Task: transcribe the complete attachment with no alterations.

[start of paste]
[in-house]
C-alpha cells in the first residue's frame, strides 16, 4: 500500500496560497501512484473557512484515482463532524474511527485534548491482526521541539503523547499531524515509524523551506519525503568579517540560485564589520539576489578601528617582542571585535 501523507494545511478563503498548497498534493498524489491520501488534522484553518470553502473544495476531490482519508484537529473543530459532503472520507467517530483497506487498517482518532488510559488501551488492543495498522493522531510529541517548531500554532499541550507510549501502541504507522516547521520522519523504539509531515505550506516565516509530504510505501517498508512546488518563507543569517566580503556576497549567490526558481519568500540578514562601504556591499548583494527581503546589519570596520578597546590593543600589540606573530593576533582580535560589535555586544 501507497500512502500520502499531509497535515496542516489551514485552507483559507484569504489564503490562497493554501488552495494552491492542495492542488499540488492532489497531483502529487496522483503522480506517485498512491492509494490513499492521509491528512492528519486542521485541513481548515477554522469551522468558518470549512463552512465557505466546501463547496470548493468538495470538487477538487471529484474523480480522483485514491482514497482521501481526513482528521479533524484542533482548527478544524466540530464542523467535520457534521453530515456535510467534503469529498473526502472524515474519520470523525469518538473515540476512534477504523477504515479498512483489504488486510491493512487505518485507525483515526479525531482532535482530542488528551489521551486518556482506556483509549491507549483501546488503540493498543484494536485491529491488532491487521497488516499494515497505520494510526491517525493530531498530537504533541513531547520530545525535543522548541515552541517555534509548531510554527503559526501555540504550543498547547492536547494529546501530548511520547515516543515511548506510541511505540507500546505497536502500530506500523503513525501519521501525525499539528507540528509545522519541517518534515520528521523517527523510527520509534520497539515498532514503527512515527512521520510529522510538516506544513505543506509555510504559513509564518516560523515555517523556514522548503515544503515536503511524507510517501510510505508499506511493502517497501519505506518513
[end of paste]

[in-house]
C-alpha cells in the first residue's frame, strides 16, 4: 500500500496560497501512484473557512484515482463532524474511527485534548491482526521541539503523547499531524515509524523551506519525503568579517540560485564589520539576489578601528617582542571585535 501523507494545511478563503498548497498534493498524489491520501488534522484553518470553502473544495476531490482519508484537529473543530459532503472520507467517530483497506487498517482518532488510559488501551488492543495498522493522531510529541517548531500554532499541550507510549501502541504507522516547521520522519523504539509531515505550506516565516509530504510505501517498508512546488518563507543569517566580503556576497549567490526558481519568500540578514562601504556591499548583494527581503546589519570596520578597546590593543600589540606573530593576533582580535560589535555586544 501507497500512502500520502499531509497535515496542516489551514485552507483559507484569504489564503490562497493554501488552495494552491492542495492542488499540488492532489497531483502529487496522483503522480506517485498512491492509494490513499492521509491528512492528519486542521485541513481548515477554522469551522468558518470549512463552512465557505466546501463547496470548493468538495470538487477538487471529484474523480480522483485514491482514497482521501481526513482528521479533524484542533482548527478544524466540530464542523467535520457534521453530515456535510467534503469529498473526502472524515474519520470523525469518538473515540476512534477504523477504515479498512483489504488486510491493512487505518485507525483515526479525531482532535482530542488528551489521551486518556482506556483509549491507549483501546488503540493498543484494536485491529491488532491487521497488516499494515497505520494510526491517525493530531498530537504533541513531547520530545525535543522548541515552541517555534509548531510554527503559526501555540504550543498547547492536547494529546501530548511520547515516543515511548506510541511505540507500546505497536502500530506500523503513525501519521501525525499539528507540528509545522519541517518534515520528521523517527523510527520509534520497539515498532514503527512515527512521520510529522510538516506544513505543506509555510504559513509564518516560523515555517523556514522548503515544503515536503511524507510517501510510505508499506511493502517497501519505506518513